Processes are procedures are documented to support post cyber security incident reviews following the resolution of cyber security incidents, with Post Cyber Security Incident Review Reports submitted to management for endorsement.
Processes and procedures are documented to ensure actions following cyber security incidents and/or exercises are tracked and completed (e.g. within an Action Register).

Appendix C – ASD cyber security incident triage questions

Where applicable, personnel reporting cyber security incidents to ASD on behalf of their organisation should try to have information available to answer the following questions:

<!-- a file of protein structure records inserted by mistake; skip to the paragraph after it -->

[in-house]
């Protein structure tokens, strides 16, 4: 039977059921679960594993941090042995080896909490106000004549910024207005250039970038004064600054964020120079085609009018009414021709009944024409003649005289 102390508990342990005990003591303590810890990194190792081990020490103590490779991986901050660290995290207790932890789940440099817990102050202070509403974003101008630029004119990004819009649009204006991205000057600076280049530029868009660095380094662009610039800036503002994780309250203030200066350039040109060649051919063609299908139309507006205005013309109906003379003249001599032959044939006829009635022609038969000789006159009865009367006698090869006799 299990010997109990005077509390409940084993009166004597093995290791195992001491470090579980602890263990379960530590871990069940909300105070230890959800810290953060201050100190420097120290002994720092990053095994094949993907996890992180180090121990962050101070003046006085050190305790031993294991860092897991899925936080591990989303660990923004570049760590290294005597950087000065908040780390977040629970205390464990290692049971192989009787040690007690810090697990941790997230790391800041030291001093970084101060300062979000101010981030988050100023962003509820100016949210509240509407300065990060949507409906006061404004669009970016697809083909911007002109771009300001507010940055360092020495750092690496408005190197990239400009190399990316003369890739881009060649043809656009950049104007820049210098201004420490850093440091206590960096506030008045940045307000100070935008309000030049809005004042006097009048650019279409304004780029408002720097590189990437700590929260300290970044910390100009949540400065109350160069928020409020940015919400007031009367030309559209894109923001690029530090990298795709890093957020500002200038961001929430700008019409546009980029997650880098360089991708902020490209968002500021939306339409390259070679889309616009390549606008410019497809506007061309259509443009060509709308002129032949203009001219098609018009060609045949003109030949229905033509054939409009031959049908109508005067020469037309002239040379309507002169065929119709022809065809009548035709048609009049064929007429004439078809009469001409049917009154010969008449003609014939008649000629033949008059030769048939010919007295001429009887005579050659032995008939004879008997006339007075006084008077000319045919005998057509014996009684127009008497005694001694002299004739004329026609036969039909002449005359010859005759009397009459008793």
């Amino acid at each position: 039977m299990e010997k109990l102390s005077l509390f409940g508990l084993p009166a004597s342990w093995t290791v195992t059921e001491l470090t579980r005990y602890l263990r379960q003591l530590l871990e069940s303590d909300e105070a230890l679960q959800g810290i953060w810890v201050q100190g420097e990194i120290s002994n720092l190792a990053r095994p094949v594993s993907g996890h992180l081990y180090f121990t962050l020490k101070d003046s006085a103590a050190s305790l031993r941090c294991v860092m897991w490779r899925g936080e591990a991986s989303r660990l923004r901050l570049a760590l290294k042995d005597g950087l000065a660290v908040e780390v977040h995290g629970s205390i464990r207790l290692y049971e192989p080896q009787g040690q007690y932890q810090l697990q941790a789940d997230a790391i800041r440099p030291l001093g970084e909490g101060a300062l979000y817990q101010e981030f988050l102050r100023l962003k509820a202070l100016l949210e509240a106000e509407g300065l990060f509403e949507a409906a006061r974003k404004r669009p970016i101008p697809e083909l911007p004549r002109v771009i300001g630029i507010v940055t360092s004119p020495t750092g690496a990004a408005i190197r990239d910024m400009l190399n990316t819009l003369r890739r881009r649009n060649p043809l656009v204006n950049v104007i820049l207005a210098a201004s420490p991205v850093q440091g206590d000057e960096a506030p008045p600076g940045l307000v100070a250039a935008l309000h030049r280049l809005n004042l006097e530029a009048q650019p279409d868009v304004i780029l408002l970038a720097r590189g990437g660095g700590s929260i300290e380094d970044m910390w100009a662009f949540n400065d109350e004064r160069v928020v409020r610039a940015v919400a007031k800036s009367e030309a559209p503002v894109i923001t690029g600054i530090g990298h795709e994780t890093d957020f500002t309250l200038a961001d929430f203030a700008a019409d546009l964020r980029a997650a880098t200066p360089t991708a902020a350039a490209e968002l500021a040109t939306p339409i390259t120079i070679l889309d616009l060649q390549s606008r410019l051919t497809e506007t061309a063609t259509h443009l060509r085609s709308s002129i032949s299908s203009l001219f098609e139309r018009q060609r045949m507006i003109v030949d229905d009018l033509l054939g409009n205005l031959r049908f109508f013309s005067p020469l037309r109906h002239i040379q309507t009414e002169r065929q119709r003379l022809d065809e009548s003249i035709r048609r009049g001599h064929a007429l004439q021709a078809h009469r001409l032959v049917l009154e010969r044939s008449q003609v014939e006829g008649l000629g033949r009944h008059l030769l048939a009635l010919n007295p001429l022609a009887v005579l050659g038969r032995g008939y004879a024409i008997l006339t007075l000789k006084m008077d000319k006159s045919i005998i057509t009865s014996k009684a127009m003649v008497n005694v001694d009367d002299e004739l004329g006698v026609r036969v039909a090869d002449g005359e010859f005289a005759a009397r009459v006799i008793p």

• Who is reporting the cyber security incident? (e.g. CISO, SOC Manager)
  • Who/what is the affected organisation/entity?
  • What type of cyber security incident is being reported? (e.g. ransomware, denial of service, data breach, malware)
  • Is the cyber security incident still active?
  • When was the cyber security incident first identified?
  • Is reporting for ASD awareness or is ASD assistance required?
    • If ASD assistance is required, what assistance is required?
  • What type of system, service or network has been affected?
  • What was observed (e.g. the sequence of events)?
    • date/time
    • effect/event
  • Who or what identified the problem?
  • Has a data breach occurred?
    • What type of data was exposed?
    • What volume of data was exposed?
    • What impact will this have on your organisation?
    • What impact (if any) will the data breach have on public safety or services?